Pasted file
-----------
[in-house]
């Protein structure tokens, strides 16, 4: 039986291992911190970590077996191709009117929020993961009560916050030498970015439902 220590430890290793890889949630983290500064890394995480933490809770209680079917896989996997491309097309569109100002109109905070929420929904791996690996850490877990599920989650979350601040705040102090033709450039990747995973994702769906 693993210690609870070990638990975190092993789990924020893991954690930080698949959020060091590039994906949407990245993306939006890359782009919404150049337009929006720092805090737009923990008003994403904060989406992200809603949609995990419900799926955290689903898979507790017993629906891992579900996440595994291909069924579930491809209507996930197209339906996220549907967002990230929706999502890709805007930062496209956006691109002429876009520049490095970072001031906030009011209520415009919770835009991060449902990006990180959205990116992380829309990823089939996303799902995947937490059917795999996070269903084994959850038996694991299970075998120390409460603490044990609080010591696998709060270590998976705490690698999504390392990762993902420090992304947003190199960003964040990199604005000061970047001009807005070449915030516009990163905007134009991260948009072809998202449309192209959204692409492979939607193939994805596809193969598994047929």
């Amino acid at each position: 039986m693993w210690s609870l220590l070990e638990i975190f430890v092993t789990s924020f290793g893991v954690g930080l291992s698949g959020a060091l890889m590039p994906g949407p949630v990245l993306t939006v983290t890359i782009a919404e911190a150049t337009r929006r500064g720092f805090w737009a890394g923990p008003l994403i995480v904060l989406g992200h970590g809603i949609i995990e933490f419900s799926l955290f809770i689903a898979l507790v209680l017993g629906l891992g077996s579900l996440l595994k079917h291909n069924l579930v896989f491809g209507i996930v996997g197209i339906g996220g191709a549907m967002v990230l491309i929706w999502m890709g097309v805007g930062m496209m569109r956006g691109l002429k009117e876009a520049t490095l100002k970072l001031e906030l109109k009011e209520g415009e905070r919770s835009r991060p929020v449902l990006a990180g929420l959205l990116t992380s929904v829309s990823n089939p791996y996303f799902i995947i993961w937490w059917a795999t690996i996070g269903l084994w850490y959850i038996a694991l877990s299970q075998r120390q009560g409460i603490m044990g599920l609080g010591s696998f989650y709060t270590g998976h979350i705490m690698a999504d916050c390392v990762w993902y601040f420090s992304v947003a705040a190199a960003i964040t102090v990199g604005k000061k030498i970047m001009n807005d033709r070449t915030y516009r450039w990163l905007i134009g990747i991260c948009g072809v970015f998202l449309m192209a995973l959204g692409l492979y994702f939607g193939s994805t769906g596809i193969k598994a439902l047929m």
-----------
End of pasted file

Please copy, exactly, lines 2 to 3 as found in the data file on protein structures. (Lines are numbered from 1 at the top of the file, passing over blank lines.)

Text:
């Protein structure tokens, strides 16, 4: 039986291992911190970590077996191709009117929020993961009560916050030498970015439902 220590430890290793890889949630983290500064890394995480933490809770209680079917896989996997491309097309569109100002109109905070929420929904791996690996850490877990599920989650979350601040705040102090033709450039990747995973994702769906 693993210690609870070990638990975190092993789990924020893991954690930080698949959020060091590039994906949407990245993306939006890359782009919404150049337009929006720092805090737009923990008003994403904060989406992200809603949609995990419900799926955290689903898979507790017993629906891992579900996440595994291909069924579930491809209507996930197209339906996220549907967002990230929706999502890709805007930062496209956006691109002429876009520049490095970072001031906030009011209520415009919770835009991060449902990006990180959205990116992380829309990823089939996303799902995947937490059917795999996070269903084994959850038996694991299970075998120390409460603490044990609080010591696998709060270590998976705490690698999504390392990762993902420090992304947003190199960003964040990199604005000061970047001009807005070449915030516009990163905007134009991260948009072809998202449309192209959204692409492979939607193939994805596809193969598994047929």
């Amino acid at each position: 039986m693993w210690s609870l220590l070990e638990i975190f430890v092993t789990s924020f290793g893991v954690g930080l291992s698949g959020a060091l890889m590039p994906g949407p949630v990245l993306t939006v983290t890359i782009a919404e911190a150049t337009r929006r500064g720092f805090w737009a890394g923990p008003l994403i995480v904060l989406g992200h970590g809603i949609i995990e933490f419900s799926l955290f809770i689903a898979l507790v209680l017993g629906l891992g077996s579900l996440l595994k079917h291909n069924l579930v896989f491809g209507i996930v996997g197209i339906g996220g191709a549907m967002v990230l491309i929706w999502m890709g097309v805007g930062m496209m569109r956006g691109l002429k009117e876009a520049t490095l100002k970072l001031e906030l109109k009011e209520g415009e905070r919770s835009r991060p929020v449902l990006a990180g929420l959205l990116t992380s929904v829309s990823n089939p791996y996303f799902i995947i993961w937490w059917a795999t690996i996070g269903l084994w850490y959850i038996a694991l877990s299970q075998r120390q009560g409460i603490m044990g599920l609080g010591s696998f989650y709060t270590g998976h979350i705490m690698a999504d916050c390392v990762w993902y601040f420090s992304v947003a705040a190199a960003i964040t102090v990199g604005k000061k030498i970047m001009n807005d033709r070449t915030y516009r450039w990163l905007i134009g990747i991260c948009g072809v970015f998202l449309m192209a995973l959204g692409l492979y994702f939607g193939s994805t769906g596809i193969k598994a439902l047929m």